We write:

Errmin=Row(umin)

Errmax=Row(umax)

Err.sub.-- sec.sub.-- min=Row(usec.sub.-- min)

Err.sub.-- sec.sub.-- max=Row(usec.sub.-- max)

We impose the following conditions:

(C1) Err.sub.-- sec.sub.-- min-Errmin<a*Errmax

(C2) Err.sub.-- sec.sub.-- max-Err.sub.-- sec.sub.-- min>b*Errminabs

(C3) Errmax>c*Errminabs

According to the present example, we take

a=0.5

b=2

c=4

An error row satisfying all the conditions will arise from a matrix associated with a block which is likely to contain a periodic structure.

According to a variant embodiment, the first two conditions alone are combined.

The vector associated with this main block then has to be corrected.

To do this, it is not sufficient to consider the periodic main block alone. Referring back to the drawing of the zebra, on disregarding the whole of that part of the animal which is not contained in the main block, a rectangle with vertical stripes is obtained. On searching for that part of the previous image to which this rectangle corresponds, several possible striped rectangles will be found without it being possible to decide which one should be considered. In order to make this choice the main block is gradually enlarged in order to remove the uncertainty. The process is illustrated by FIG. 6 in which the shaded blocks are the periodic blocks of a line of the image.

In a given line the detection of a periodic main block will indicate that an entire region of the image has been found containing a periodic structure. The motion vector of this main block will not be picked immediately; instead, the error matrix corresponding to this block will be stored.

We pass on to the next main block on the same line. If this also is periodic its error matrix is again stored. Ultimately the end of the periodic structure is reached, in this instance the right-hand edge of the zebra.

Let (i1,J1) be the coordinates of the first periodic main block encountered, and (i2,J1) those of the last. Member by member aggregation of all the stored matrices is undertaken. A matrix is obtained whose components will be equal to:

for all u.epsilon.[-16,-14, . . . , 14, 16] and for all V.di-elect cons.[-4, . . . ,4]

Sum(u,v)=.SIGMA.Err(i,j)(u,v)

i=i1,i2

j=j1

The same error matrix would have been obtained if the basic algorithm had been applied to a main block of width (i2-i1+1) times the width of a single main block. The error matrix obviously has the same size.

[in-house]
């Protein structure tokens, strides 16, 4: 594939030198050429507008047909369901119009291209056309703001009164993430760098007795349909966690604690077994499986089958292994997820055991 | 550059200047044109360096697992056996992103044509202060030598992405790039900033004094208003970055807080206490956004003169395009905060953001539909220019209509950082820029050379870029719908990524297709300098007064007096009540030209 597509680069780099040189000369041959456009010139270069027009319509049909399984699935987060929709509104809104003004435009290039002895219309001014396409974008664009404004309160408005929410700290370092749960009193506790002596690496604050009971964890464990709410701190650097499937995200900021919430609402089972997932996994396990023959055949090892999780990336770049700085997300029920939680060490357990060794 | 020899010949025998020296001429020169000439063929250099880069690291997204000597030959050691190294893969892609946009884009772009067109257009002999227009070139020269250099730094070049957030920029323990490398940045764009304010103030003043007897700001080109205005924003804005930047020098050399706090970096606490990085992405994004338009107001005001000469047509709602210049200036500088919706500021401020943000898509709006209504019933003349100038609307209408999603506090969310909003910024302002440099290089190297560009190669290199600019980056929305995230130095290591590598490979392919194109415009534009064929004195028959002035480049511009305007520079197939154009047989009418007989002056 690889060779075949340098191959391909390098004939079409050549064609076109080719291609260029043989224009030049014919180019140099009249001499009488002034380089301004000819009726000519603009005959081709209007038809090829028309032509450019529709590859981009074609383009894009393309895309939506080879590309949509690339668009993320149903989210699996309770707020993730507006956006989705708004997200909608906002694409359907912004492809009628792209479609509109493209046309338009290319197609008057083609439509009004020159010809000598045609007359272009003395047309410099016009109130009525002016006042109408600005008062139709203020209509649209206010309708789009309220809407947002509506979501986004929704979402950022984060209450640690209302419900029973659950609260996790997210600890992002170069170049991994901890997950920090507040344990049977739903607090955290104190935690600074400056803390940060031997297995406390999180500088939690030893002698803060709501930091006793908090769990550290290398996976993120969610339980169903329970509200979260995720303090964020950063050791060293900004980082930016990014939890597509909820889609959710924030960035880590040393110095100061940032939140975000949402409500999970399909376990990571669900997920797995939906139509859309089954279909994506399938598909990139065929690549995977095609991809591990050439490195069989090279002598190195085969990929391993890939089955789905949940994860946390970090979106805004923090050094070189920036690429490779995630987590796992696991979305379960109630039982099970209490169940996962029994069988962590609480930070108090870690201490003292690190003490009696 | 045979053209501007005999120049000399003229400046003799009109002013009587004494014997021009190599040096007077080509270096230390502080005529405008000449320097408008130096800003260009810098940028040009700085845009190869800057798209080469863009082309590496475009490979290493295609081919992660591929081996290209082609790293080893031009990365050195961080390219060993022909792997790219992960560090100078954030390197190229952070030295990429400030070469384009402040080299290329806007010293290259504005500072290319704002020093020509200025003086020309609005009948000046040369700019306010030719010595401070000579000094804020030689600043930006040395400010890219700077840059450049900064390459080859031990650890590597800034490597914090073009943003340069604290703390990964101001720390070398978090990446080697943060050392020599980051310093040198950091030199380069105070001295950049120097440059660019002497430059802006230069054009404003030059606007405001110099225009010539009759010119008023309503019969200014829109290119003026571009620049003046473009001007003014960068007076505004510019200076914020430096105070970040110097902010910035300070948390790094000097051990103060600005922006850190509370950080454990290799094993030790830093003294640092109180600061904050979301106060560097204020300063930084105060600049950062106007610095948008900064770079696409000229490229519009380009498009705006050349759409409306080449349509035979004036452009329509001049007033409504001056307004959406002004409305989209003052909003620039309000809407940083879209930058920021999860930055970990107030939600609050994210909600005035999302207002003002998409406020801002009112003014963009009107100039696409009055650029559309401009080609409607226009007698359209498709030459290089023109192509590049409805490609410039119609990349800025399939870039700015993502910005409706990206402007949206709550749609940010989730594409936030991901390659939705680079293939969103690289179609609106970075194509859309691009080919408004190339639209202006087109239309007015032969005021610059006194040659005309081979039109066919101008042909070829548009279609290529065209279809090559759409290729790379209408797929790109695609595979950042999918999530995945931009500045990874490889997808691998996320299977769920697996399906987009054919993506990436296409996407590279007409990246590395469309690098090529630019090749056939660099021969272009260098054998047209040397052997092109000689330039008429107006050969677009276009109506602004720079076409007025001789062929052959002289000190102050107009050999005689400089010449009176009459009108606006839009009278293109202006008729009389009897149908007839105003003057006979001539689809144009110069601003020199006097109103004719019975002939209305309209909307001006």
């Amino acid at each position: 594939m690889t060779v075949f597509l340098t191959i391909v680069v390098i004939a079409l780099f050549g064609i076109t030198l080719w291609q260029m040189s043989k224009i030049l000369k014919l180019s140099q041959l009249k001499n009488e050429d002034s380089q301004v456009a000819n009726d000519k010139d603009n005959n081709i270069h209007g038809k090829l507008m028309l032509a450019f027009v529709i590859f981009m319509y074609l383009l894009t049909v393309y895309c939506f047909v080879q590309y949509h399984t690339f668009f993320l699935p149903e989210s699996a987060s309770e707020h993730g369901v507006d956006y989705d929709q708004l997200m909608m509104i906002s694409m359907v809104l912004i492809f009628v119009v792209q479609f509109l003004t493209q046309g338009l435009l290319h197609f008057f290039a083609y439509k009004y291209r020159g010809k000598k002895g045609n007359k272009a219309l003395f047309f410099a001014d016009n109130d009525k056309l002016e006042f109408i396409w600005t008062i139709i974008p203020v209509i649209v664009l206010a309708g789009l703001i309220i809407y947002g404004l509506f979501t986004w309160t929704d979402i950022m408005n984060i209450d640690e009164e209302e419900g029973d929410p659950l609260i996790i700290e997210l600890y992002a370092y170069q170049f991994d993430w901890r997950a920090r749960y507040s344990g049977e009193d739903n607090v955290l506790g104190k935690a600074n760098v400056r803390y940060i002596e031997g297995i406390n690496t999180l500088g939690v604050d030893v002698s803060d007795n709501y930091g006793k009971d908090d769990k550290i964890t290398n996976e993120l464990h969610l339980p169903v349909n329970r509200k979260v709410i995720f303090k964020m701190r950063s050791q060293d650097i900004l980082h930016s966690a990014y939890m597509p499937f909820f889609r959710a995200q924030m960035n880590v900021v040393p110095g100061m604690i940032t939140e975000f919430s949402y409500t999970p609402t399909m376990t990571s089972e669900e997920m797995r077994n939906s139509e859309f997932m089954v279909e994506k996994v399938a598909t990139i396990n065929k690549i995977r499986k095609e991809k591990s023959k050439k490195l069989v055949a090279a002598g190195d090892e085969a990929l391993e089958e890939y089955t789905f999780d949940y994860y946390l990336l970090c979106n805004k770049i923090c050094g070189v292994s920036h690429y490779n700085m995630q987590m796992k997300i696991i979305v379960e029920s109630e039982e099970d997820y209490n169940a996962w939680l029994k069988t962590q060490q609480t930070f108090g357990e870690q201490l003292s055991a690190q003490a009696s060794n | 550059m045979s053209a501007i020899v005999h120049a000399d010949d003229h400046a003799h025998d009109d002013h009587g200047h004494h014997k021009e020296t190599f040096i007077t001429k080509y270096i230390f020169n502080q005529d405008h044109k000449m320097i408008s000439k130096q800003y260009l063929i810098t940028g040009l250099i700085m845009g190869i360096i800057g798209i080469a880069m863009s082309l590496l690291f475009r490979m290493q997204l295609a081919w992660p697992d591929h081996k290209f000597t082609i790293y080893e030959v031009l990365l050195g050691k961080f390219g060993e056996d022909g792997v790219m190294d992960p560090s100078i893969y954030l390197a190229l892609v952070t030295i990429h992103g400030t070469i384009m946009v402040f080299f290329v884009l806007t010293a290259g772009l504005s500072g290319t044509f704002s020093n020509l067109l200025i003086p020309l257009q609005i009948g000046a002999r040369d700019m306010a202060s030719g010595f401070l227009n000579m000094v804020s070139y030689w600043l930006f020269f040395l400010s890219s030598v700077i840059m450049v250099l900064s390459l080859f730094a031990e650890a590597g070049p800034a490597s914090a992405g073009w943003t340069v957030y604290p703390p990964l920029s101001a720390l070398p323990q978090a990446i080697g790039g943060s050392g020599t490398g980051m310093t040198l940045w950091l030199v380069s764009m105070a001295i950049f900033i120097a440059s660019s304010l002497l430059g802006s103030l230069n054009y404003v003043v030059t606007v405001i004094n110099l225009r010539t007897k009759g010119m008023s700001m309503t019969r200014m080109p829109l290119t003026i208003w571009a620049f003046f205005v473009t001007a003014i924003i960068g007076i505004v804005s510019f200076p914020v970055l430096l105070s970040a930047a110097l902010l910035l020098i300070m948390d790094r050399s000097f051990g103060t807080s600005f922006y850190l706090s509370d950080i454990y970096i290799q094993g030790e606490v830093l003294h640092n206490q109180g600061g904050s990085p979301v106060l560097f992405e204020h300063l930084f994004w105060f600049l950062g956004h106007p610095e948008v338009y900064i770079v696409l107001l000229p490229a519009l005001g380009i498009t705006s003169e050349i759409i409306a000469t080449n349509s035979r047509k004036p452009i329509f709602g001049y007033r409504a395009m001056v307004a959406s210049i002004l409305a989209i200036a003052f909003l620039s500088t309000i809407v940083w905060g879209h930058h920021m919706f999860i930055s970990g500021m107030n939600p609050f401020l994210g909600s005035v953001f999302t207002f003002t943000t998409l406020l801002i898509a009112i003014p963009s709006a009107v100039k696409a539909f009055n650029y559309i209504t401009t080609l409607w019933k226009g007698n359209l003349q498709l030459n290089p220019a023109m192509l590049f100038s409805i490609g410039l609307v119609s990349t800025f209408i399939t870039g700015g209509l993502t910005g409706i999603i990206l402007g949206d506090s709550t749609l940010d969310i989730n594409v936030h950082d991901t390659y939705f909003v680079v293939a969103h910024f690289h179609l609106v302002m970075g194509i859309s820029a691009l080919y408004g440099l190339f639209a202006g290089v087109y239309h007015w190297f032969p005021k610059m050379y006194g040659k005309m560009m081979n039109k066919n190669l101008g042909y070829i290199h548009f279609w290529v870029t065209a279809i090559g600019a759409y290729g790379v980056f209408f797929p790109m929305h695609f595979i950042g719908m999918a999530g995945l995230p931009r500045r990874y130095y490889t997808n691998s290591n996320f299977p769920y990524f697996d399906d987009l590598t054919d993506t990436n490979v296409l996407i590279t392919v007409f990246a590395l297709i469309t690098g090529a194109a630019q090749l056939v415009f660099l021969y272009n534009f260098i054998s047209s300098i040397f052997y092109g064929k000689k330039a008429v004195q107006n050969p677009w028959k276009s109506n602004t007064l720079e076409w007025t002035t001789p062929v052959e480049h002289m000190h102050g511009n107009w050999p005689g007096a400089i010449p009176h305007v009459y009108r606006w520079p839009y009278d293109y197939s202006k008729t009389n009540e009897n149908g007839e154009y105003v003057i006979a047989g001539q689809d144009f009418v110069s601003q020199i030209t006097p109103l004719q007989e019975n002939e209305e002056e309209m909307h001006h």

This matrix is still not sufficient to determine the correct motion vector. The blocks at the start and end of the periodic structure must be considered. Thus, these blocks generally contain the edge of the periodic region in motion and therefore make it possible to remove the ambiguity in the information contained in the error matrix.

After having determined the above matrix, the following is carried out:

the vectors of the two main blocks at the start and end of the periodic structure are considered. For each, the corresponding error is extracted from the matrix Sum. The vector with the smallest error will be picked,

if this vector does not correspond to a local minimum of its row of the error matrix Sum, the minimum of the error matrix is selected and the corresponding vector is picked,

finally, to obtain vertical consistency between adjacent periodic blocks, a test is carried out as to whether one of the blocks immediately above this line of periodic blocks is also periodic and if so its vector is picked provided however that it does indeed correspond to a minimum in the row of the error matrix.

The vector picked will thus be the vector used for the set of blocks of the periodic structure.

After having determined the vectors and possibly the first and or the second correction, a vector field is obtained denoted:

MB(i,j) with 0.ltoreq.i.ltoreq.22 and 0.ltoreq.j.ltoreq.35

Refining of the Spatial Resolution of the Vector Field

This phase of the process is used twice in succession during periods 2 and 3.

It involves attempting to characterize the motion more finely by allocating vectors to smaller elements: the sub-blocks (which, according to the present example, have a size of 4*4 pixels). This will make it possible to obtain a better fit of the vector field to the edges of moving objects.

According to the present example, there are 180 sub-blocks in one image width and 144 sub-blocks heightwise.

In accordance with the present example embodiment, the set of errors associated with the complete range of possible motion vectors is not recalculated as was done for the main blocks. For each sub-block, candidate vectors are chosen from among the vectors of the main blocks and the error generated by each of these candidate vectors is determined.

In the context of the present example, the candidate vectors for a sub-block are the vectors of the four main blocks closest to this sub-block. The vector giving rise to the smallest error will be allocated to the sub-block.